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Blackbird Raum Blackbird Raum
Album: Destroying
Label: Silver Spocket
Tracks: 9

Santa Cruz's radical-folk-punk band Blackbird Raum was formed in 2004 by accordionist Zack Religious and banjoist CPN, subsequently adding two other members (David and Mars Goetia) on washtub bass and mandolin/saw, and latterly Allen D'Generate on washboard. Not exactly your orthodox folk-punk outfit, even so! But Blackbird Raum has become well-known for its frenetic live shows and uncompromising, notably anarchist political lyrics viciously and knowingly condemning (among other things) man's complacency at the environmental horrors produced by rampant unchallenged consumerism. It turns out that Blackbird Raum are also good mates of Dublin's band-of-the-moment Lynched, and on Destroying, their fourth full-length album, the various members of Lynched drop in as guests for much of the time, either singing or playing (or both) on several tracks. In fact, the collective soundscape of the two bands collaborating can feel like they're both jammed into a tiny space (your living room) giving it all full-on and to hell with the ear-bleeding consequences. Even on their own, Blackbird Raum are loud - I mean LOUD - and everything is so much larger than larger than life; even in its "quieter" moments (I use that term advisedly!), Destroying is little short of mighty overpowering.

The album was recorded over two years ago, but sounds as immediate as the moment, and its visceral energy still breaks through the disc surface as if there were no tomorrow (which there ain't!). The force of the music is perfectly complemented by the force of the lyrics - extraordinarily angry and desperate and yet beset with rousing uplift through anguished, highly literate musings that leave a strange sense of hope behind. Well, as the album progresses it becomes obvious that the above ain't the whole story.

Individual primary instrumental colours like accordion and heavy-duty banjo, thumping bass and percussion vie for supremacy with the declamation of the lyrics on the initially insistent opening track Whitebled, which becomes ever more frantic as it progresses, with terrifying shouted vocals carrying above the "dark, fast and heavy" accompaniment before finally running out of steam and collapsing in exhausted sighs and percussion beats. The raw fiddle-plus-two-voice opening of the passionate Last Legs recalls Cordelia's Dad, but soon picks up pace with a galloping, pounding reel for a final cathartic anthemic chant. Grist Mill, on the other hand, starts at a breakneck pace, challenging and defying the listener with its blinding nihilism on lines like "Do not set music to these words; the hour is late and there's no song I'd like to hear" before disintegrating with fragmented banjo chords in order for the massed voice to recharge their batteries for a final onslaught on the senses. The next track, Reveille, is even more of a wake-up call, even though it forms a transition from the frenetic to the more structured, if still idiosyncratic items on the second half of the disc. The dystopian vision is interrupted by a traditional jig which lends its infectious rhythm to the less-than-intelligible lyric. (In which connection, it's a real saving grace to have the texts laid out in the accompanying booklet!) Cadillac Desert skanks its way along on a military tattoo to posit the gloomy prognosis "there is no water here. Dowsing with man's will, drinking from the sand".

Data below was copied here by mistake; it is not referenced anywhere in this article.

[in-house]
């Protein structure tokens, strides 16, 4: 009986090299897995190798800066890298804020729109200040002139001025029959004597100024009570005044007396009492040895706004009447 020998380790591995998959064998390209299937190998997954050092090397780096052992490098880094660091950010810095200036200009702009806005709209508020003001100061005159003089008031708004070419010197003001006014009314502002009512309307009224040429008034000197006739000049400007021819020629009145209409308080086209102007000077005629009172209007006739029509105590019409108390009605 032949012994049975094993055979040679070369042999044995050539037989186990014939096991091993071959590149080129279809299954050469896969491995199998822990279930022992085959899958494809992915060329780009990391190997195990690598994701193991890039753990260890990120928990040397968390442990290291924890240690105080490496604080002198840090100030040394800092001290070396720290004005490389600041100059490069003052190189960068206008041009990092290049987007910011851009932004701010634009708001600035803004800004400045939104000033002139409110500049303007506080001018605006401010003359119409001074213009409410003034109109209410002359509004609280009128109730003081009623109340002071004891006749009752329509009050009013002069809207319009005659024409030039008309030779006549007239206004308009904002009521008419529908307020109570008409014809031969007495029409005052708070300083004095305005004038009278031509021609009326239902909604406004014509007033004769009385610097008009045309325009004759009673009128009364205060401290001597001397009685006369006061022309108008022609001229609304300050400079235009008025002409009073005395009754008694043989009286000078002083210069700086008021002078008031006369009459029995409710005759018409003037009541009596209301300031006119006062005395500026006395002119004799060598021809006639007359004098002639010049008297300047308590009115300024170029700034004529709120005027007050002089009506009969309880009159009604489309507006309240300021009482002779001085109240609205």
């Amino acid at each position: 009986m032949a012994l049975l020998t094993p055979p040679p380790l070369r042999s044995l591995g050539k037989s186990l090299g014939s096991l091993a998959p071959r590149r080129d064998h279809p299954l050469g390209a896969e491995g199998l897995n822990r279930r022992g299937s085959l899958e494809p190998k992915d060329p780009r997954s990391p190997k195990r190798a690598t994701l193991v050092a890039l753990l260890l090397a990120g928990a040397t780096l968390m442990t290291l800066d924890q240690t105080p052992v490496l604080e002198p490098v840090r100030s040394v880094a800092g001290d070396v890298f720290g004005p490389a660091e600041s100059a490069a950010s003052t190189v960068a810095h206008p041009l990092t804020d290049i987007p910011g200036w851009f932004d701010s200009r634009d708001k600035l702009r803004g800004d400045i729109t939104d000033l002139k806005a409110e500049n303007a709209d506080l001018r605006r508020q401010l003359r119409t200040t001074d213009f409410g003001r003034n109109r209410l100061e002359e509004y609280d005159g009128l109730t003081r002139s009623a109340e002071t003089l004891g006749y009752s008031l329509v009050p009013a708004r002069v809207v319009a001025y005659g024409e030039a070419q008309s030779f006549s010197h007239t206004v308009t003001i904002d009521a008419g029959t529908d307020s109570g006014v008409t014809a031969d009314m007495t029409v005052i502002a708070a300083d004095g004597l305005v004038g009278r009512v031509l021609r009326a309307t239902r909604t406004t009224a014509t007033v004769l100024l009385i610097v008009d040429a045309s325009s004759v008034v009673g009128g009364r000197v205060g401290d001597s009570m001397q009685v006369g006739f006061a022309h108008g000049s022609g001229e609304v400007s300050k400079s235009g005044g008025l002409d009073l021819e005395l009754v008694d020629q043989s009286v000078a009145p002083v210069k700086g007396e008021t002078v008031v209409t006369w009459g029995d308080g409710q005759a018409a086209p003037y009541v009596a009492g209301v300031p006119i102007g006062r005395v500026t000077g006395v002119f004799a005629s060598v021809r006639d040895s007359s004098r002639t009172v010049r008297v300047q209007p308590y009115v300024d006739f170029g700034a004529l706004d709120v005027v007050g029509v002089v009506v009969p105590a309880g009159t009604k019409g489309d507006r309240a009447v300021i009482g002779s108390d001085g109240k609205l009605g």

Adder is arguably the most memorable track on the album; Lynched's Radie Peat supplies the extraordinary lead vocal here, the lyric drawing on traditional lament and blues images for its powerful exposition, with close-up intense fiddle and bagpipe drone for company. Hecatombe may be lighter in texture too, but its breakneck tempo barely gives chance to assimilate its questioning lyric before suddenly like a shaft of light from the past a traditional-sounding jig (Agustin's) bursts triumphantly through the thrash. The Man In The Bog is a distinctly curious track, a low-key recitation (by Darragh Lynch) of crucial passages from the Swamp Thing comic set to a keening bagpipe backdrop. Finally, All That Praises Heaven Slanders Earth sets a wildly pessimistic text to doomy piano and guitar riffs; this is probably as close as Blackbird Raum comes to a conventional song structure, positively controlled in nature with no suspicion of imminent breakout.

Although I have Lynched to thank for my discovering Blackbird Raum, their amazing album Destroying proves one of the year's most significant musical experiences for me. Pushing the envelopes of both folk and punk (and all points in between), and casting their boundaries asunder - this is truly magnificent stuff, music that makes an impact and makes you think. Oh, and I dig the fantastic cover art too.

David Kidman